Hamer's Hammer

WATCH: Scientist Dean Hamer Faces Down Ignorant Hawaii Marriage Equality Foes, And The World Turns

Before Hawaii became the 15th state to legalize gay marriage, the bill reached a tipping point in our favor when it went through the public comment process. More than 1,000 people showed up to testify, friend and foe, stretching the hearing on the measure to a sometimes tedious, sometimes dramatic 57 hours over five days. As we look back at the many people that voiced an opinion, one man stands out as a MVP, Dean Hamer.

Hamer is a geneticist who during his two minutes of testimony calmly used scientific studies to explain to the House why the scientific community has “concluded that sexual orientation is a deeply engraved innate trait with strong genetic and biological roots.”

Or, when asked for layman’s terms, “Being gay in’t a choice.”

His prepared remarks are solid (if a little over my head) but it is what happens after that makes his testimony so fabulous. For the next ten minutes his facts are challenged by stereotypes, his education is mocked and scientific research as a whole is disregarded by those elected officials scrambling to hold on to a fading world view.

Dean Hamer responds to it all with humor, supported evidence and a few well-timed eye rolls. The video is on the long side in the Youtube world but worth watching as it depicts the victory of the scientific mind over bigotry, something we are looking forward to seeing more of these days.

Thank you Mr. Hamer and congratulations Hawaii.

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  • GayTampaCowboy

    Great testimony!

  • aerogens

    What a marvelous man.

  • Dakotahgeo

    It doesn’t take a whole lot of intelligence, common sense, or education to show the anti-GLBT Neanderthals’ ‘last stand voices’ on the Marriage Equality issue. Thankfully we can count on learned men to keep the religious extremist trolls at bay while progress is made for better living standards, socially, professionally, and Spiritually.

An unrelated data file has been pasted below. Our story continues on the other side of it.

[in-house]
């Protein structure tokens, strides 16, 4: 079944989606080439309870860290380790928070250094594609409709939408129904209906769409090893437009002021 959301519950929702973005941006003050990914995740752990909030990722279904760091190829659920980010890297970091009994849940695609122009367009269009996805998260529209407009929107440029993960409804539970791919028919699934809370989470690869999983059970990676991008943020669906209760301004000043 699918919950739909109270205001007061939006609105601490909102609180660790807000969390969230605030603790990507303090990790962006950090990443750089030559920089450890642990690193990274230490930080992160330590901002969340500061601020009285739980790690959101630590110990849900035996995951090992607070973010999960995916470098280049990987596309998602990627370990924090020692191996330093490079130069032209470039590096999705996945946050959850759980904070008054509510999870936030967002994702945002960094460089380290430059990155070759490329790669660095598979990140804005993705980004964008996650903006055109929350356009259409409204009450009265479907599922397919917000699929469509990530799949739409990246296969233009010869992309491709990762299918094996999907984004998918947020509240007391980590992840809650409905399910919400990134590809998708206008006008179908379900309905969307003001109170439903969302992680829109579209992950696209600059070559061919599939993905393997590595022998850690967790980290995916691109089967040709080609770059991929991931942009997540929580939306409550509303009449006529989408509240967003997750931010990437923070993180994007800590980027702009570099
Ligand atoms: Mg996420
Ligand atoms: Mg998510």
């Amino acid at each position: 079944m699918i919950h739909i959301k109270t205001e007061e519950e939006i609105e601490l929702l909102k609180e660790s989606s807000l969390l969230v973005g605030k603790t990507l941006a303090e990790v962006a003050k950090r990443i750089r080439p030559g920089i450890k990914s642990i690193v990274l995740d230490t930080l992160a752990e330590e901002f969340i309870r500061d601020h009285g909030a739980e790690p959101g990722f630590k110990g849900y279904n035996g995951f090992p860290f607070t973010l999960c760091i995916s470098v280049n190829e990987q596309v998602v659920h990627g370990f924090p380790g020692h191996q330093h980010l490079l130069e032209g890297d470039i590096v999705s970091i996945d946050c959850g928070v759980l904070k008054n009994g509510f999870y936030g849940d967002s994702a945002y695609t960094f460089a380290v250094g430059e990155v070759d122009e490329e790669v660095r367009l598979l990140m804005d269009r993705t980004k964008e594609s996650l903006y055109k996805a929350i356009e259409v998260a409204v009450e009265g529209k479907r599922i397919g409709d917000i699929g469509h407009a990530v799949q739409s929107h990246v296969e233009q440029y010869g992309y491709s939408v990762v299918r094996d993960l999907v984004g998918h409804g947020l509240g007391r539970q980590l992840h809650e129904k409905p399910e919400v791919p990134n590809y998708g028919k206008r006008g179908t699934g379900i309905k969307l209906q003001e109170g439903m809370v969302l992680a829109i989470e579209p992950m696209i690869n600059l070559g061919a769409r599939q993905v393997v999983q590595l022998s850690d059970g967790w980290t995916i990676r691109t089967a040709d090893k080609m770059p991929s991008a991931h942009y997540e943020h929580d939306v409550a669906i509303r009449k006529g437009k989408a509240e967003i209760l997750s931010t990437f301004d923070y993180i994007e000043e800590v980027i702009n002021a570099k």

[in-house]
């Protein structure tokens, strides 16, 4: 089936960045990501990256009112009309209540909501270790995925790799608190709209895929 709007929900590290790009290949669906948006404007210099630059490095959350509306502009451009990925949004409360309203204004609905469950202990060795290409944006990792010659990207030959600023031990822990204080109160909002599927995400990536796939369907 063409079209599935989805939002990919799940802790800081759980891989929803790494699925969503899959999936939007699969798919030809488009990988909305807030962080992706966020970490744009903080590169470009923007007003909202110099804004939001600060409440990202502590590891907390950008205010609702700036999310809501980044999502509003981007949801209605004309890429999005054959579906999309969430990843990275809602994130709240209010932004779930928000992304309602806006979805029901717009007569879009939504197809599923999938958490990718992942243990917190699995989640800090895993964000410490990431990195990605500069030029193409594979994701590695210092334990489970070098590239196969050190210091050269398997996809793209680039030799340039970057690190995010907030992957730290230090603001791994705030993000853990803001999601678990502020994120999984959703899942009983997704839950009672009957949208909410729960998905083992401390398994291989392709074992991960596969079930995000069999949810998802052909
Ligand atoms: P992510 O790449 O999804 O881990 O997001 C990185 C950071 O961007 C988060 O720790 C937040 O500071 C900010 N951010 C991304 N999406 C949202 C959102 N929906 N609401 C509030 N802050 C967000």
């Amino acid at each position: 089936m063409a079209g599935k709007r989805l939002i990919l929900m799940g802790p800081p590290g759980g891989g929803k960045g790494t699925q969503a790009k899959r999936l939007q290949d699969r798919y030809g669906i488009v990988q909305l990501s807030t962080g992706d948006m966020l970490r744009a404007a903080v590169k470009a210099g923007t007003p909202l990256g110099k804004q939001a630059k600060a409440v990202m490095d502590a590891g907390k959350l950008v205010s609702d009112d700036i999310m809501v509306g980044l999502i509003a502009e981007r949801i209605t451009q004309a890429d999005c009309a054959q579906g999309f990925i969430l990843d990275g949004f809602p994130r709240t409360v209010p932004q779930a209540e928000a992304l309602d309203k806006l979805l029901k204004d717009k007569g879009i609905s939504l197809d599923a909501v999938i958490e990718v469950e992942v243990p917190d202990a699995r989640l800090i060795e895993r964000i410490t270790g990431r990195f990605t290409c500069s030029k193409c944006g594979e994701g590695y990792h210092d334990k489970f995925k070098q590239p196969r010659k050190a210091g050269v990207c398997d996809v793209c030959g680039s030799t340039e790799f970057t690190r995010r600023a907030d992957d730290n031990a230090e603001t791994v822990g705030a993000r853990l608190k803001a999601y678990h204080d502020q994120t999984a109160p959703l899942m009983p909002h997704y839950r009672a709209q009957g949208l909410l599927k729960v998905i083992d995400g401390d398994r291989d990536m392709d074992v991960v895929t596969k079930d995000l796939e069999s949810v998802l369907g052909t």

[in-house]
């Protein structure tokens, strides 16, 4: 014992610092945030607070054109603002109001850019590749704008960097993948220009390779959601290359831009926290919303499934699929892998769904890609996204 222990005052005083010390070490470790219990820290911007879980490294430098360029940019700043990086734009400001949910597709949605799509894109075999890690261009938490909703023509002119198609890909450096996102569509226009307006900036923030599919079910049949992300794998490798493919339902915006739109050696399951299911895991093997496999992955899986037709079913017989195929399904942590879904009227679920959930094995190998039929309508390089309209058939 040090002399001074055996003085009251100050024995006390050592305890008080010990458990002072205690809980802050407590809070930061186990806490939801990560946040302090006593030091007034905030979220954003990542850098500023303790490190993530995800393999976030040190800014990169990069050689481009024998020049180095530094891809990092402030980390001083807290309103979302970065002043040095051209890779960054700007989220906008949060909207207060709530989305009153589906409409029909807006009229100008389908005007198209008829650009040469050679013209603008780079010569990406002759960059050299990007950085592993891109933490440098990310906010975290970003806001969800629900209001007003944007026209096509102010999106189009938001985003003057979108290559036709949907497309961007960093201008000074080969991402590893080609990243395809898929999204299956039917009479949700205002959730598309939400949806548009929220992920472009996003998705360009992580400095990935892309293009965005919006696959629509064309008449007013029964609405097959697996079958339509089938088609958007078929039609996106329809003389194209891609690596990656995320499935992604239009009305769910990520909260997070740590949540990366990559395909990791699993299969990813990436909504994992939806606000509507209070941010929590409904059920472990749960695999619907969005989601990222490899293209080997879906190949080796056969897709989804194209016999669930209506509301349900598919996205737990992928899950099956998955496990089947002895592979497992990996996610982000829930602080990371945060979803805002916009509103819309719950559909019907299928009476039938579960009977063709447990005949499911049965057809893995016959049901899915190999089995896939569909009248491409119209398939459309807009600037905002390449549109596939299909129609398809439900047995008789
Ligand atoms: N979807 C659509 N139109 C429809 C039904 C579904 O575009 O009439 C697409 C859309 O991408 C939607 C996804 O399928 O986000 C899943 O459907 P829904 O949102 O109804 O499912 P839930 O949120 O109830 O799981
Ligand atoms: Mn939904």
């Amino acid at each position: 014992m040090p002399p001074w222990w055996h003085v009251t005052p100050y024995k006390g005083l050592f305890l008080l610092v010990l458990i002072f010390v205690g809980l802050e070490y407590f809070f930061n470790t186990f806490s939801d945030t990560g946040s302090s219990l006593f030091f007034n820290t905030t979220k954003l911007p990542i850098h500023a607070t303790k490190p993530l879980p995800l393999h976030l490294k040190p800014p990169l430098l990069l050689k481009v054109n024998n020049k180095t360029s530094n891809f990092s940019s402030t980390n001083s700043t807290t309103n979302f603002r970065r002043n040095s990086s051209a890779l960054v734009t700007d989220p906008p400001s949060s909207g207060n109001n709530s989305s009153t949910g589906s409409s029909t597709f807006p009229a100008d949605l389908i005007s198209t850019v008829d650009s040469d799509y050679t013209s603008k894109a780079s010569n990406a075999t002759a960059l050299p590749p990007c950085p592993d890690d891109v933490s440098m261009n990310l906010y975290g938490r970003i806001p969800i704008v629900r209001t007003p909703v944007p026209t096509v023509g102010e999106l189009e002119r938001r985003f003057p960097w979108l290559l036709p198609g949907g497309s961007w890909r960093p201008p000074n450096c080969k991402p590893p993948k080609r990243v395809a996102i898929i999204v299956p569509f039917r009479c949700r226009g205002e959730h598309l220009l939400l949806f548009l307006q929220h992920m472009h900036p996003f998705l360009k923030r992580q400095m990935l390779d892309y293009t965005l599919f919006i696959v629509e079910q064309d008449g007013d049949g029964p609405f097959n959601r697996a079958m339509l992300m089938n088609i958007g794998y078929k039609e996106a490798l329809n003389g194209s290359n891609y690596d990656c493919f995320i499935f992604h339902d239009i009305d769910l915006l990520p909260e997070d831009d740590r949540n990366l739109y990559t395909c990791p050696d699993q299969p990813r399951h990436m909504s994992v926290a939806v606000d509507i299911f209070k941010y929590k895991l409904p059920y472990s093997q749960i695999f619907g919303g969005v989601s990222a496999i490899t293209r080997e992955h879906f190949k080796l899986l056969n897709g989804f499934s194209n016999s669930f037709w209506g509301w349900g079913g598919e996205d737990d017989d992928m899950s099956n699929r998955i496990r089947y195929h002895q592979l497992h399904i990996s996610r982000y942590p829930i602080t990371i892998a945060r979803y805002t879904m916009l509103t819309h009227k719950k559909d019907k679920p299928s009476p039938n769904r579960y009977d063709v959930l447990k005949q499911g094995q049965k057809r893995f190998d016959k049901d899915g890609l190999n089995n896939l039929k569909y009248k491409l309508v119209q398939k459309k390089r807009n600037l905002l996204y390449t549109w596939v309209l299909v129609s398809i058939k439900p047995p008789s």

• viveutvivas

    That it is not a choice is such a bad argument to base human rights on. Are we to conclude that it is okay to take away other rights that ARE based on freedom of choice? For example, what about the pro-choice argument for abortion? Are we all now going to be anti-abortionists because that is a choice?

  • Caliban

    @viveutvivas: That’s absolutely true, but make no mistake, the language and rhetoric about homosexuality being a “choice” is very much about denying and limiting the rights of gay people. The underlying assumption is “You could change it if you REALLY wanted to, so therefore you aren’t being denied anything.”

    In fact I actually don’t believe that most of those who talk of “choice” and “change” actually believe in it themselves. It’s a POLITICAL position, not one based in reality. So long as they can CLAIM homosexuality is a choice they have cover to continue to deny gay people rights.

    But how many of them would counsel their own child to marry someone who says they “used to be gay”? I’d bet money that very very few, none actually, would do that when it comes to their own loved ones. Because they KNOW it’s not real, a recipe for misery. It’s only in the abstract that they’re willing to claim that change is possible, for political purposes. It’s a convenient lie and they KNOW it.